Long before his career came to a crashing halt in the wake of the Black Sox scandal, Joe Jackson was a budding superstar.
After the Philadelphia Athletics traded him for Bris Lord in 1910, Jackson spent much of the year with New Orleans in the Southern Association. He led the league in hitting as the Pelicans won the pennant, then was called up to Cleveland late in the year and hit .387 in 20 games. That was enough to earn him a full-time role with the Naps and his .408 average in 1911 is still a rookie record. After finishing second to Ty Cobb in hitting, Jackson won the 1912 American League batting championship and led the league in hits, triples and total bases.
Like his baseball cards, early Jackson photos are rare and in great demand. The RMY Auctions Photo of the Day is an unusual shot of Jackson dating to the first part of his career. It’s a fresh-to-the-hobby silver gelatin image that spent much of its life stored in archives of the Cleveland Plain Dealer newspaper archive but is now among the highlights of the company’s November Premier Auction.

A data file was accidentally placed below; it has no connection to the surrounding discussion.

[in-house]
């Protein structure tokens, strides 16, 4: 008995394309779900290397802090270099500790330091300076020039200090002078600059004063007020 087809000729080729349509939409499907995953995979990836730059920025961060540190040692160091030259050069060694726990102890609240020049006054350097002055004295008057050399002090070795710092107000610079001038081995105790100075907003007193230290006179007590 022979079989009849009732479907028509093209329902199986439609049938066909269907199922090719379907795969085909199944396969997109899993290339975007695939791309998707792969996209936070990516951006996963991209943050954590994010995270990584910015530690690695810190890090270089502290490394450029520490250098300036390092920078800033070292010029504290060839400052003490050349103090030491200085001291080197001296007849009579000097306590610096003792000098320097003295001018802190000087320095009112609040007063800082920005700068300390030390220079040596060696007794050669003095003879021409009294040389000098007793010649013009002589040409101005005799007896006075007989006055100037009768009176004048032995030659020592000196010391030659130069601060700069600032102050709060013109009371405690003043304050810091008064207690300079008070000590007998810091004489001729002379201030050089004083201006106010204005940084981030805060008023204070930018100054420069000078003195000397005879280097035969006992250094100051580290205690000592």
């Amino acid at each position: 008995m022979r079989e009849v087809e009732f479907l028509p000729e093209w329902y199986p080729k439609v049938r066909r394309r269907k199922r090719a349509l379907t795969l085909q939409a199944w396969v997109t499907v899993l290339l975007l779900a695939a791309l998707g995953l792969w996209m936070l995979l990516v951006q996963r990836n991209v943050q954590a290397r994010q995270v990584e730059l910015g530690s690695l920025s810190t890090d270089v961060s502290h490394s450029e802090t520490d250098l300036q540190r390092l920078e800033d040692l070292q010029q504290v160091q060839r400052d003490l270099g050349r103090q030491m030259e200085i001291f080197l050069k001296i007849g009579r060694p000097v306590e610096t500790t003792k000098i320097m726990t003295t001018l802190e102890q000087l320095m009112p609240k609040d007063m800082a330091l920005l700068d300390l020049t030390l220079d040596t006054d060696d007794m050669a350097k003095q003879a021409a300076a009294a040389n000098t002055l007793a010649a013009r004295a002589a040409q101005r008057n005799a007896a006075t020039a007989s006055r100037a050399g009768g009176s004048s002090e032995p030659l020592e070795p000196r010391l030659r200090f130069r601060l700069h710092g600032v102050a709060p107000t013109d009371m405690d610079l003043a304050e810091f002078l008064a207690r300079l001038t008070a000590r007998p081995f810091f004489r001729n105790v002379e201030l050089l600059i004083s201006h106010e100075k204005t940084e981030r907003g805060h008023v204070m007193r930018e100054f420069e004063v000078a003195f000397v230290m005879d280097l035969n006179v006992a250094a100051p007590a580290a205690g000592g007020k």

Jackson is shown bowing to the photographer (maybe to illustrate his hitting prowess?). The answer may be on the back of the photo but it’s mounted on manila paper to help it hold up in the process of newspaper production and RMY has opted to leave it in its original state, with his name written out in hand below the image. Thhtte photo itself measures 2 ¾” x 6”.
Bidding continues through November 10 at RMYAuctions.com.